Congressman Tim Ryan Votes to Uphold Internet Privacy Rules

Mar 28, 2017
 

Washington, DC – Congressman Tim Ryan today voted against S.J.Res. 34, which overturned the Federal Communication Commission’s (FCC) “Protecting the Privacy of Customers of Broadband and Other Telecommunications Service” rule.  This rule ensured the privacy of consumers by requiring customer consent before Internet Service Providers (ISPs) could use, share, or sell a customer’s personal information, including personal internet browsing histories.

“The right to privacy is a fundamental principle in our democracy. No American should be expected to surrender their privacy when using the internet. Today, Republicans in the House voted to allow corporations to collect your most intimate data – geolocation, browser history, medical information, and more – and sell it to other corporations without obtaining permission from the user. I believe this is a gross invasion of privacy and strongly voted against this invasive legislation,” said Congressman Ryan.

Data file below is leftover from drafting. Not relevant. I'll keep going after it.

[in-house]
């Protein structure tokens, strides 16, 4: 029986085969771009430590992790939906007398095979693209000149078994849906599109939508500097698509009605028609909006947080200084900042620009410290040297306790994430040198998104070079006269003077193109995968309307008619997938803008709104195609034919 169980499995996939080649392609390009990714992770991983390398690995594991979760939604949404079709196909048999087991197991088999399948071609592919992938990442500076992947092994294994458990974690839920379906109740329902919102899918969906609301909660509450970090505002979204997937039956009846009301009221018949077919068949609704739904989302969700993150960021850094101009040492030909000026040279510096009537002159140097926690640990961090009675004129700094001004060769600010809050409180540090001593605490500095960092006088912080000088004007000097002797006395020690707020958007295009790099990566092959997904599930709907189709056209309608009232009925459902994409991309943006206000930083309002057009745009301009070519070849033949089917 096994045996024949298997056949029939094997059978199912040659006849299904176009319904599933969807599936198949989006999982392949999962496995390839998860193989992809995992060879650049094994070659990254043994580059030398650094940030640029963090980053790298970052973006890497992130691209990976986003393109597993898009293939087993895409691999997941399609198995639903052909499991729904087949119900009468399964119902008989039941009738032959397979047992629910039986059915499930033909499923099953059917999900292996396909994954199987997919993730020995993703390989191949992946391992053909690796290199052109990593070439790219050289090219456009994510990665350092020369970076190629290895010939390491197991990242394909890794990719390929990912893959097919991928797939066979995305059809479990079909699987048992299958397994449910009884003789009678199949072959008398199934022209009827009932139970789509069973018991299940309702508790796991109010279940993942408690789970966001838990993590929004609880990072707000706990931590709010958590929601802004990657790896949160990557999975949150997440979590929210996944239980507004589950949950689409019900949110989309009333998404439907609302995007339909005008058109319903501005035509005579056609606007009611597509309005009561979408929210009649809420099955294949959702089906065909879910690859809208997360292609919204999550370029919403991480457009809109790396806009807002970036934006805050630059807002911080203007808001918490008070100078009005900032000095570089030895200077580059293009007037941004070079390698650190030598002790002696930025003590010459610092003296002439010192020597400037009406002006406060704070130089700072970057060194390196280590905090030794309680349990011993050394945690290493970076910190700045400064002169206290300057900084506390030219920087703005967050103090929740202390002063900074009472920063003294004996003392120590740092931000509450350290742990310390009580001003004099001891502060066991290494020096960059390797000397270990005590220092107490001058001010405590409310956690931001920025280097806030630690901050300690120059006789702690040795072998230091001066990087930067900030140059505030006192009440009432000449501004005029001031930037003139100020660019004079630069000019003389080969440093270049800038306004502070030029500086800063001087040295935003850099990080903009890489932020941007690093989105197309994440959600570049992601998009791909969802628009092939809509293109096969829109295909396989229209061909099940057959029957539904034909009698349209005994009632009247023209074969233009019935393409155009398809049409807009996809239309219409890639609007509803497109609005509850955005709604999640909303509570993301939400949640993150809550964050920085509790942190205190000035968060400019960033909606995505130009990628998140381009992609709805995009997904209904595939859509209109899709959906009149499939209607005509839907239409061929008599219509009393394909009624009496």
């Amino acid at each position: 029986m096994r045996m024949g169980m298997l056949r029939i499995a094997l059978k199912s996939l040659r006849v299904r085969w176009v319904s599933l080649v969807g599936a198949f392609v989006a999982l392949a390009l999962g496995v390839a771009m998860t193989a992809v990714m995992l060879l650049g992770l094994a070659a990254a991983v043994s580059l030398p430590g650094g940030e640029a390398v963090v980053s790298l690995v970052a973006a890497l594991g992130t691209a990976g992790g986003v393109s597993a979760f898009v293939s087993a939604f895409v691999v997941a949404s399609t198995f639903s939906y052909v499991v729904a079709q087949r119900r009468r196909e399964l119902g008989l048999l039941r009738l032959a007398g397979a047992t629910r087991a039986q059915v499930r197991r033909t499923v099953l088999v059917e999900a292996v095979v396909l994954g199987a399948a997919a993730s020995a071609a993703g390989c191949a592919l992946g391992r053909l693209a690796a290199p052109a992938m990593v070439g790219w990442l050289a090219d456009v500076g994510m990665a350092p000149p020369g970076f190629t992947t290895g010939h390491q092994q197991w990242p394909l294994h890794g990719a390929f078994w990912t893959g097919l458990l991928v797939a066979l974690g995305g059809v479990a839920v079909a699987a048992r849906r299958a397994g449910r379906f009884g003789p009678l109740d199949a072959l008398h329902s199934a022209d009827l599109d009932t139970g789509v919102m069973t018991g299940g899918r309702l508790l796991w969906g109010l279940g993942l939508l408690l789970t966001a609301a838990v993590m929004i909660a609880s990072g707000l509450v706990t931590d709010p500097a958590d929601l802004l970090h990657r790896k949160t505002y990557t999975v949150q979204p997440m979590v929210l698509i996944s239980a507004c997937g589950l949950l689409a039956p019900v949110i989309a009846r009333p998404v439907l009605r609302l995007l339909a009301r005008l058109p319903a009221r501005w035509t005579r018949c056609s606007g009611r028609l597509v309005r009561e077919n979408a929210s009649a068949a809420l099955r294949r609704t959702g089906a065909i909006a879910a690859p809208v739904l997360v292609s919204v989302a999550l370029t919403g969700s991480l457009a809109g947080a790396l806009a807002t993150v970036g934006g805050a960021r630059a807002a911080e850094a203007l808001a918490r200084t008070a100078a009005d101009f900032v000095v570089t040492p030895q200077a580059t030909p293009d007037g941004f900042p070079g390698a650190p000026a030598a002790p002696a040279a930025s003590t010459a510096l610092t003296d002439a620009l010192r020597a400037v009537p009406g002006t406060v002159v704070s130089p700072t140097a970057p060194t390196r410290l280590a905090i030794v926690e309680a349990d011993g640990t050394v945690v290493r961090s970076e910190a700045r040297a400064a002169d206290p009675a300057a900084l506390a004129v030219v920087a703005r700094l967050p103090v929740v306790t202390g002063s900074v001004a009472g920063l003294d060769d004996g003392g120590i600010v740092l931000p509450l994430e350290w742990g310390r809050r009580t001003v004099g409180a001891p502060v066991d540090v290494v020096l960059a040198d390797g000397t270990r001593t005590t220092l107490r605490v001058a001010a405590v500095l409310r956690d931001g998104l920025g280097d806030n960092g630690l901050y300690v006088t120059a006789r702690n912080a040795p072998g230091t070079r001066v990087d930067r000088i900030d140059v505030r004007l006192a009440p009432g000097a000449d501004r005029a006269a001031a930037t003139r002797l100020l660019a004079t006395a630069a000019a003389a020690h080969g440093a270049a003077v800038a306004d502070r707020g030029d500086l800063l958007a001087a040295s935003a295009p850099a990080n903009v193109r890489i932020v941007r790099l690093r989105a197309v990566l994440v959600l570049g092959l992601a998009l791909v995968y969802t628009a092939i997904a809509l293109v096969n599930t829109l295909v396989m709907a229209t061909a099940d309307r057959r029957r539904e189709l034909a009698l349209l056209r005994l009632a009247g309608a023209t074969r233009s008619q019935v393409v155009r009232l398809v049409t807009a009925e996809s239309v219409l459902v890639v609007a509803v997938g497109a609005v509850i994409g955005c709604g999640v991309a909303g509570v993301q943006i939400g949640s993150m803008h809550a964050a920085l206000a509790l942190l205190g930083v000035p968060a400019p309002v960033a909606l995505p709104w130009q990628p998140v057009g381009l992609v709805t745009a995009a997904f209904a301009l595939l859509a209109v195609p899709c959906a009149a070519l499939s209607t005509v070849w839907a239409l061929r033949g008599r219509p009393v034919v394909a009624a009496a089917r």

House Republicans brought this Joint Resolution to the Floor under the Congressional Review Act (CRA) in order to bypass the sixty-vote filibuster threshold in the Senate and block any substantially similar future regulation.

In October 2016, the FCC adopted new privacy and consumer data security rules requiring ISPs to safeguard Americans’ personal information when they go online. This rule was just rejected by GOP leadership.  There are three main components of these rule.

  • ISPs must clearly ask for their customers’ permission to collect and share sensitive personal data collected over the network – including internet browsing history, email content, and app usage – with advertisers and other third parties;
  • ISPs would need to take “reasonable measures” to secure consumers’ usage and personal information; and
  • ISPs must notify customers within 30 days if hackers breach the system and if more than 5,000 customers are impacted.  They must notify the FBI, Secret Service, and FCC within 7 days of the breach.